A Short Video Series:
This ArchaeoVideo Field Communiqué takes you on location to a dig site on the East Coast of the United States in the state of Maine with a team of historical archaeology researchers, students and volunteers led by Dr. Jeffrey Brain of the Peabody Essex Museum of Salem, Massachusetts.
Ten miles south of what is now Bath, Maine, near the mouth of the Kennebec River, English colonists, with George Popham as their leader, established Fort St. George in the year 1607, the same year Jamestown, Virginia, was founded. The Popham colonists abandoned the fort after a year of occupation and the site appears to have been vacant for two centuries. This fact becomes the major archaeological importance of the Fort St. George site: it means that we can now look at that critical, initial year of English colonization in considerable detail and begin to understand what life of the colony was like in 1607-08.
Comments from Dr. Jeffrey Brain begin with The Popham Colony: Opening Remarks in the player above.
Fort St. George
Compare these drawings: (1) a contemporary artist's depiction of how Ft. St. George may have looked, and (2) the 1607 site plan or map of the fort drawn by one of the Popham colonists, a cartographer named John Hunt. In both pictures note the long segmented building (center right) inside the fort's west wall - "the Storehouse" -- as well as a house type structure ("the Admiral's House" or Raleigh Gilbert's house) standing perpendicular to and just north of the Storehouse. The John Hunt map is providing invaluable information to the Popham Project archaeologists as they search for what remains of the fort.
Comments from Dr. Jeffrey Brain about the John Hunt Map begin with The Popham Colony: Fort St. George in the player above.
A building method called "earth-fast" construction was employed by the English and others at this time in history. Archaeologists at Fort St. George used the John Hunt map to locate earth-fast post holes of at least two of the original structures erected there. The Popham excavations stand in sharp contrast to those of Jamestown, Virginia, an English colony established the same year as Ft. St. George. Because Jamestown was occupied continually for a century after it was founded, layers of earth containing the remains of different time periods have sometimes mingled, thereby disturbing the earliest deposits of artifacts and remains of buildings and making it difficult for archaeologists there to interpret what they have uncovered. However, researchers at the Ft. St. George site are finding remnants of buildings, and features within them, including a hearth in Raleigh Gilbert's house, as well as various artifacts which have not seen the light of day for over 390 years.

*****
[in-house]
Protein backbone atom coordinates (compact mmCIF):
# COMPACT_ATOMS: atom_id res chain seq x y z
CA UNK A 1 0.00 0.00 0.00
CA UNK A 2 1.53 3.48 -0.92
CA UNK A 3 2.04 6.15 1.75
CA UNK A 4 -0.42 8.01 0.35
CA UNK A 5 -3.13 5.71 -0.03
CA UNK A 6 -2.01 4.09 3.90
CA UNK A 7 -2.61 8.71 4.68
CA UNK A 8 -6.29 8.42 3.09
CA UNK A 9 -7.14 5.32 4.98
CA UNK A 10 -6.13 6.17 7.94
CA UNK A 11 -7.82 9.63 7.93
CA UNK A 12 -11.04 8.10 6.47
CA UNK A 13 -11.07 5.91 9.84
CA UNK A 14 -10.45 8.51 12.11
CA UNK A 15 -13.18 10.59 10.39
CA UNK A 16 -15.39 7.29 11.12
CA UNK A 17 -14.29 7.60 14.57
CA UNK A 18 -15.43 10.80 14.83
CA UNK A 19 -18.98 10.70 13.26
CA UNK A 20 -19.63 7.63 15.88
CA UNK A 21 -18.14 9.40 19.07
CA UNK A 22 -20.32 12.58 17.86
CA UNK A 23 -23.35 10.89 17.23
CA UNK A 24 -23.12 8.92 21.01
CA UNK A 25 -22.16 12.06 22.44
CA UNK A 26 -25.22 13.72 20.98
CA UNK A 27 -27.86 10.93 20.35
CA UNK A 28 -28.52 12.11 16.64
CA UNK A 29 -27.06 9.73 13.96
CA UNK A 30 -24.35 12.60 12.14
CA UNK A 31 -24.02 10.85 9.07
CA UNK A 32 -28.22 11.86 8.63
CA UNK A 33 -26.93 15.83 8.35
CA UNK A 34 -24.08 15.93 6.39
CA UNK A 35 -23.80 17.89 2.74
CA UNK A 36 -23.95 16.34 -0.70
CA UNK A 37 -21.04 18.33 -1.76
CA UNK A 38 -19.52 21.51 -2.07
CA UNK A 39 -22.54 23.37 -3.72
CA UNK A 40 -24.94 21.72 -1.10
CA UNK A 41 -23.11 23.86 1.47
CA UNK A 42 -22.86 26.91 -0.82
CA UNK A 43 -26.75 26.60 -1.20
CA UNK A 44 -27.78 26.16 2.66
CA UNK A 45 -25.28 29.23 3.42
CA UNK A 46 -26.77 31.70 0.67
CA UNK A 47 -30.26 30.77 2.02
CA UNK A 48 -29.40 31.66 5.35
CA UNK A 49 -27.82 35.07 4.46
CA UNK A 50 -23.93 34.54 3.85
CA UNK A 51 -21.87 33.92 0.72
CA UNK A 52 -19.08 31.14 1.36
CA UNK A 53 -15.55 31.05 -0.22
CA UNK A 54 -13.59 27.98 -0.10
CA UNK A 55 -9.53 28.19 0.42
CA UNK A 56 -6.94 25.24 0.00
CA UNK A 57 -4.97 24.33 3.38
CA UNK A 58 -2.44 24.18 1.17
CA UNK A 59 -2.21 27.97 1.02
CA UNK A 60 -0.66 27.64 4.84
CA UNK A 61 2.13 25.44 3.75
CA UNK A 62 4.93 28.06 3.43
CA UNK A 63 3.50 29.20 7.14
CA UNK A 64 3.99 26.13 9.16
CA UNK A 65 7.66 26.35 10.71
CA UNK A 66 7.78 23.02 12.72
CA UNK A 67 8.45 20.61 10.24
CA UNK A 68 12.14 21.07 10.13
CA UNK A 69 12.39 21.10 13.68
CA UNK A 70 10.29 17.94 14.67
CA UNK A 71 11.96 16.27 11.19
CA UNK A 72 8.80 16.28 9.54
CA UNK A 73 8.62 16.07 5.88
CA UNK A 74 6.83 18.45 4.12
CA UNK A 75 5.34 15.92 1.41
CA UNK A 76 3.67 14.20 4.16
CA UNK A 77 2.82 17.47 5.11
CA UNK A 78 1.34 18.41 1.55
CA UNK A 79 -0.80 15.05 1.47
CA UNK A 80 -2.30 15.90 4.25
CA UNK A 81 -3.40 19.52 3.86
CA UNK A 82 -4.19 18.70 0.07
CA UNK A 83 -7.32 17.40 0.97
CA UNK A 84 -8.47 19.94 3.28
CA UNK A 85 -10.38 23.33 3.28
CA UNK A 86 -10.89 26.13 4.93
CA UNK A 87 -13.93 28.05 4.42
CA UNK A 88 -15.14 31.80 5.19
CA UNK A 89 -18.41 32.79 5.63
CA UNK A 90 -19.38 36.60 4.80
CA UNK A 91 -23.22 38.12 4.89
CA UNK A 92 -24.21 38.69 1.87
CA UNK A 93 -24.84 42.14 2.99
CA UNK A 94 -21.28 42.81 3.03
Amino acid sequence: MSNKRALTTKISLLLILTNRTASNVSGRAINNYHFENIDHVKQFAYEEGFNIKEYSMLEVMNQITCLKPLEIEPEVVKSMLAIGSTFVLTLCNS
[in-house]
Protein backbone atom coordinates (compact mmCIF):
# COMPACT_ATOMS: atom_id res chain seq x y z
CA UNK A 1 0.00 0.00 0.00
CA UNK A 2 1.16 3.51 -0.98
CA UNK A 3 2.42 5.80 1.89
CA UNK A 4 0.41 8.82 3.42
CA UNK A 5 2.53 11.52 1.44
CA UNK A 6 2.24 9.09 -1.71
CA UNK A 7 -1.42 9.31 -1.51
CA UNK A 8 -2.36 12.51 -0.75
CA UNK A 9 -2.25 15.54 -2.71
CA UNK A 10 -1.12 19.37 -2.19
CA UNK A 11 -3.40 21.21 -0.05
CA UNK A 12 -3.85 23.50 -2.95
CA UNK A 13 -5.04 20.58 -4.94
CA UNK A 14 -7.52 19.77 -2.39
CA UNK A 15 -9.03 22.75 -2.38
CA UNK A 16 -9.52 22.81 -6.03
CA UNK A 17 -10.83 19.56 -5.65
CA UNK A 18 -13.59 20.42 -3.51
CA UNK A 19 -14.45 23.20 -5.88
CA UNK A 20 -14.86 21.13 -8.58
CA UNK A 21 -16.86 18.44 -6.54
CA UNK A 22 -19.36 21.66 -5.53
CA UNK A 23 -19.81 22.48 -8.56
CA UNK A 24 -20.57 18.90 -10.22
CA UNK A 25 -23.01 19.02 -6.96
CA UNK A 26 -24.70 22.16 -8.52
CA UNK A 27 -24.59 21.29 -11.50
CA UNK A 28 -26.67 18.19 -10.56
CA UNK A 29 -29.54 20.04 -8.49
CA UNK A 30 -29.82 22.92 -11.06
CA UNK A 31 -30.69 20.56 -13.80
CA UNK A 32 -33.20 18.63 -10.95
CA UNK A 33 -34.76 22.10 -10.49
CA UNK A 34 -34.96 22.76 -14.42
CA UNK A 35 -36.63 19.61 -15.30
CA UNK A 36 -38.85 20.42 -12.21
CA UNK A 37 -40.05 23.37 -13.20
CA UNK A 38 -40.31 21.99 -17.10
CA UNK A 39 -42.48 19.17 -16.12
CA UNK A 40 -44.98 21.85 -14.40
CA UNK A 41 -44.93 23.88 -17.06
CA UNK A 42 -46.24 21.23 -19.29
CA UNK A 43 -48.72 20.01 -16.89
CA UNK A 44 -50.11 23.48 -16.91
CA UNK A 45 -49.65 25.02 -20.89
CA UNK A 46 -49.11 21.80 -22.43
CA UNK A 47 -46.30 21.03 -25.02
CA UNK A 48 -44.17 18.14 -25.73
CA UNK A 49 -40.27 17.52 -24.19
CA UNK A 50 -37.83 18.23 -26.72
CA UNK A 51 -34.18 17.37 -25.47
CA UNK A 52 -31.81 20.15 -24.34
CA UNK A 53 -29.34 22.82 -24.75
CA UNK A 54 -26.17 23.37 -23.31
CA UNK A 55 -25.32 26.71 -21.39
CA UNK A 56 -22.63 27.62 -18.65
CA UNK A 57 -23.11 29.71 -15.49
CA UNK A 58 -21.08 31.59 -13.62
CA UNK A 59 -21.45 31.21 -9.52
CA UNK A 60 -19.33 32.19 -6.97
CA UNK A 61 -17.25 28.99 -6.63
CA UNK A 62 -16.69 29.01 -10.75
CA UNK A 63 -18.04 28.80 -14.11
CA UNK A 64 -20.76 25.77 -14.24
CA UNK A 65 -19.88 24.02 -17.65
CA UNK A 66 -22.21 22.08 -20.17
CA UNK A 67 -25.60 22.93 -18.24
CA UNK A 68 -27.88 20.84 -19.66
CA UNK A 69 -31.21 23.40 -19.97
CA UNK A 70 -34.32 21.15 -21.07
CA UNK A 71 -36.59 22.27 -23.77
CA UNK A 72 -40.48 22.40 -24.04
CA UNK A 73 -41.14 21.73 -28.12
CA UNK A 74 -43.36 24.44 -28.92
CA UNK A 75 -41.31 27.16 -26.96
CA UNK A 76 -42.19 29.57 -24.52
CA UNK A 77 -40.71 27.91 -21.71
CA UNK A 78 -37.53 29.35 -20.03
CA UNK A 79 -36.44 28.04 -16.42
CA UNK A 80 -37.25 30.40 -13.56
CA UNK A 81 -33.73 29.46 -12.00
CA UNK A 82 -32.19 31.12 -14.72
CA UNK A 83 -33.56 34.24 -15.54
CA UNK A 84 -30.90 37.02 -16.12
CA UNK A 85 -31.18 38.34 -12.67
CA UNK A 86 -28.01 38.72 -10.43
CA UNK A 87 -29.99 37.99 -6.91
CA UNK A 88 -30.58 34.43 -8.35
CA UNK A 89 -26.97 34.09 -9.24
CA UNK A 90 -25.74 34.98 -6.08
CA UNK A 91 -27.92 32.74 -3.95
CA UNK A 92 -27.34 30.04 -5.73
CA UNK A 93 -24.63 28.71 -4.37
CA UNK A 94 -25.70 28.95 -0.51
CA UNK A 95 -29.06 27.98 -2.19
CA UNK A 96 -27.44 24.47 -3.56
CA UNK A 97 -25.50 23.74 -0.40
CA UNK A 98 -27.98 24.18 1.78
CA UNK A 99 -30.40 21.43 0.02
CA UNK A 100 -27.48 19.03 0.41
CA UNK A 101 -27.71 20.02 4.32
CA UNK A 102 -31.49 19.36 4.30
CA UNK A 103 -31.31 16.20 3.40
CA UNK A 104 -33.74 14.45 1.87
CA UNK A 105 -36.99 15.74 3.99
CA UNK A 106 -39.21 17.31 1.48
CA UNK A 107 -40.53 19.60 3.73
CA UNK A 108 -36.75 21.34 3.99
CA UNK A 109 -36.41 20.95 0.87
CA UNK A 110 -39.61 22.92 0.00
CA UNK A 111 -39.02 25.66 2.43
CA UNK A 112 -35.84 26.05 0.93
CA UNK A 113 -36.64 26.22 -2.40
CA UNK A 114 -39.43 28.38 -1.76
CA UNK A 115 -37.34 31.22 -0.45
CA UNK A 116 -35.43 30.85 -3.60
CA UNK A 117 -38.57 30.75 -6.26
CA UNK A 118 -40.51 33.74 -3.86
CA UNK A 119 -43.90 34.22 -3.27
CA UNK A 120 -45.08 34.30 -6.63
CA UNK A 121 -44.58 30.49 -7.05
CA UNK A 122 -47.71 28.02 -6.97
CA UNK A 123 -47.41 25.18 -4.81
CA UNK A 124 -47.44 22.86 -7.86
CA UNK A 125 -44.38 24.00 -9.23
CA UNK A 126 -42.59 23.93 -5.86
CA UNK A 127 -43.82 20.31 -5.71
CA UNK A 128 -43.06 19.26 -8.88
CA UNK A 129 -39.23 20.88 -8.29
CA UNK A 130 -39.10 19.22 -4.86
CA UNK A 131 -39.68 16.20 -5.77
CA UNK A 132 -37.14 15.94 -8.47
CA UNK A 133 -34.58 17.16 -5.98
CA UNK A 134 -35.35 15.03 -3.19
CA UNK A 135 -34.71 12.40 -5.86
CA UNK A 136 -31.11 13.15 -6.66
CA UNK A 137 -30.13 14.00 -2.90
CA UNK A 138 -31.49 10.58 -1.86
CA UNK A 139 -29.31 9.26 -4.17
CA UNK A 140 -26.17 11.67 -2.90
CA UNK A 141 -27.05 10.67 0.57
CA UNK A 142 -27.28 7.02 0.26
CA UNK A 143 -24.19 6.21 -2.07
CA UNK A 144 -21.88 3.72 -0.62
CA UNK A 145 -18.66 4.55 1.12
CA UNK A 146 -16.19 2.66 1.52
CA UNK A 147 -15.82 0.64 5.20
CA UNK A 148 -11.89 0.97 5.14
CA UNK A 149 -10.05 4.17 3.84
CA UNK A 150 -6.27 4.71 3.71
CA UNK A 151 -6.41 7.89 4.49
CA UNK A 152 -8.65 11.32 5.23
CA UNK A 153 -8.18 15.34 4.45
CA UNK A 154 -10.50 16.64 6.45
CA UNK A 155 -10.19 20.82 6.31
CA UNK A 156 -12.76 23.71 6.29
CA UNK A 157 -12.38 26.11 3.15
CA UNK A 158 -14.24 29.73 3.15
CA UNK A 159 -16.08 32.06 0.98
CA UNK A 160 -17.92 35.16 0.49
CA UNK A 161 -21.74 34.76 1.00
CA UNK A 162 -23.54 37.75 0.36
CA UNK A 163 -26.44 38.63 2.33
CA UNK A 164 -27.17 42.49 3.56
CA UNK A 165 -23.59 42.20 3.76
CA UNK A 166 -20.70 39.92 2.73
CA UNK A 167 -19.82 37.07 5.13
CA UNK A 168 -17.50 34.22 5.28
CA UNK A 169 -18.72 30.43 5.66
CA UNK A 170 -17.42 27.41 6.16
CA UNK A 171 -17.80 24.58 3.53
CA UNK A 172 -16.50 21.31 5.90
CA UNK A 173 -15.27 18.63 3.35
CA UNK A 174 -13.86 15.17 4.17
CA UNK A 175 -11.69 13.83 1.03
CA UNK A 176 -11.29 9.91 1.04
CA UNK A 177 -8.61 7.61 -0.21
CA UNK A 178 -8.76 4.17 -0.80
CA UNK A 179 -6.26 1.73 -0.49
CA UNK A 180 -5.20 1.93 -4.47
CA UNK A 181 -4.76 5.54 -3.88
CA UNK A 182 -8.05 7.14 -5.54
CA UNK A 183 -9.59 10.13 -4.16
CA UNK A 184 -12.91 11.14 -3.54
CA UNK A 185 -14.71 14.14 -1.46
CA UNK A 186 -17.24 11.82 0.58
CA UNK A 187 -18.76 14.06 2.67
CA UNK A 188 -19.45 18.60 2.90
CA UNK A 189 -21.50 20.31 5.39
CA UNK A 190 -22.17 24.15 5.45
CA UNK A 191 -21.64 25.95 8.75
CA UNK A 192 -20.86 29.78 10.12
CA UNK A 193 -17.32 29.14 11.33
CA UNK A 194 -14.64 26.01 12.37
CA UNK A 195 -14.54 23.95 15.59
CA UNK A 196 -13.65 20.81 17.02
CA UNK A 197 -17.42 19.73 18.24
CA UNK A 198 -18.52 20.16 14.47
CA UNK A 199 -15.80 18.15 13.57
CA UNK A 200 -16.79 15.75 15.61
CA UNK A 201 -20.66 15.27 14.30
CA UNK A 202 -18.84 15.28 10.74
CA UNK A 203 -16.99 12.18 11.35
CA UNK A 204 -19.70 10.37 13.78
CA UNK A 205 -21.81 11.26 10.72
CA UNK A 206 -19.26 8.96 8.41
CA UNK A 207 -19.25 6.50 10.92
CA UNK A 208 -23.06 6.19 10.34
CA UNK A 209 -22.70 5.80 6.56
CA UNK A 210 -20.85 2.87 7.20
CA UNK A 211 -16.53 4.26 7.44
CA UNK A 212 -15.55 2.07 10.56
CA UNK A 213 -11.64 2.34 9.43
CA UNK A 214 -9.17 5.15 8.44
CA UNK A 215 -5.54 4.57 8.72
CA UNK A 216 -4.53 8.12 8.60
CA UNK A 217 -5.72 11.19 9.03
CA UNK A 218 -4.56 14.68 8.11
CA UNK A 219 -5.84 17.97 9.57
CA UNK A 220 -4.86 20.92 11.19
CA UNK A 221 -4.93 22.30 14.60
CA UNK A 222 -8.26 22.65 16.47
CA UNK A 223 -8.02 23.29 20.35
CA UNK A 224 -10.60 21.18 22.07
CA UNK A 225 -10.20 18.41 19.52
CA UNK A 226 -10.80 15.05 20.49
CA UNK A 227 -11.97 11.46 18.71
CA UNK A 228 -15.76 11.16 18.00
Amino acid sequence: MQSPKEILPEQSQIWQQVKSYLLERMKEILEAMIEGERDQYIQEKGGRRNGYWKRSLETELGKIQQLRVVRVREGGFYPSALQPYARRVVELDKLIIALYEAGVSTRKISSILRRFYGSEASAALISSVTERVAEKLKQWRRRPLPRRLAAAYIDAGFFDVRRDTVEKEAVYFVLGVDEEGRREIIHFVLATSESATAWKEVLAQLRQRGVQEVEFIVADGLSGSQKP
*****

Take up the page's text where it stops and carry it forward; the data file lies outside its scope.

Comments from Dr. Jeffrey Brain about Using the John Hunt Map begin with The Popham Colony: Earth-Fast Construction, Part 1 in the player above.
Comments from Dr. Jeffrey Brain and team about Post Holes and Post Molds begin with The Popham Colony: Earth-Fast Construction, Part 2 in the player above.
Comments from Dr. Jeffrey Brain about Raleigh Gilbert's Hearth begin with The Popham Colony: Earth-Fast Construction, Part 3 in the player above.
The main focus of the Popham project archaeologists during their summer 2000 excavations was to locate a building thought to have been occupied by a man named Raleigh Gilbert (named on the John Hunt map as "the Admiral's House," but often referred to by Popham archaeologists as "the Raleigh Gilbert house."). Gilbert was second in command of the colony and probably a distant relative of George Popham. He was also the nephew of, and named after, Sir Walter Raleigh. Indeed, artifacts found at Raleigh Gilbert's house point toward its occupant as being a man of high status due to the type and quality of certain objects, like the ones shown here--fragments from a 17th century, German-made stoneware "Bellarmine" jug.
Comments from Dr. Jeffrey Brain about Raleigh Gilbert's House begin with The Popham Colony: Bellarmine Jug in the player above.
The 17th Century Caulking Tool
This iron caulking tool was discovered by Popham project archaeologists in an area believed to be "The Storehouse," the long building shown on John Hunt's map and identified as such on it. Ship carpenters used caulking tools like this one to pound an oil-coated fiber sealant, such as hemp, into the cracks between planks on a boat's wooden hull to protect it from leaking water. One of the most interesting aspects of the excavations at Fort St. George is that the colonists probably built a sailing vessel there, a small ship called a "pinnace," which would have been the first of its kind built by English colonists on the shores of America. Such a ship is seen in the lower portion of the John Hunt map and was mentioned several times in documents of the period.
Comments from Dr. Jeffrey Brain about The Storehouse and public life of the colony begin with The Popham Colony: The 17th Century Caulking Tool in the player above.
- Maine's First Ship (non-profit organization building a replica of the Virginia)
- Popham Colony (Wikipedia)
- Dr. Jeffrey P. Brain (PDF; Wordpress)
- The John Hunt Map of the First Colony in New England (Northeast Historical Archaeology)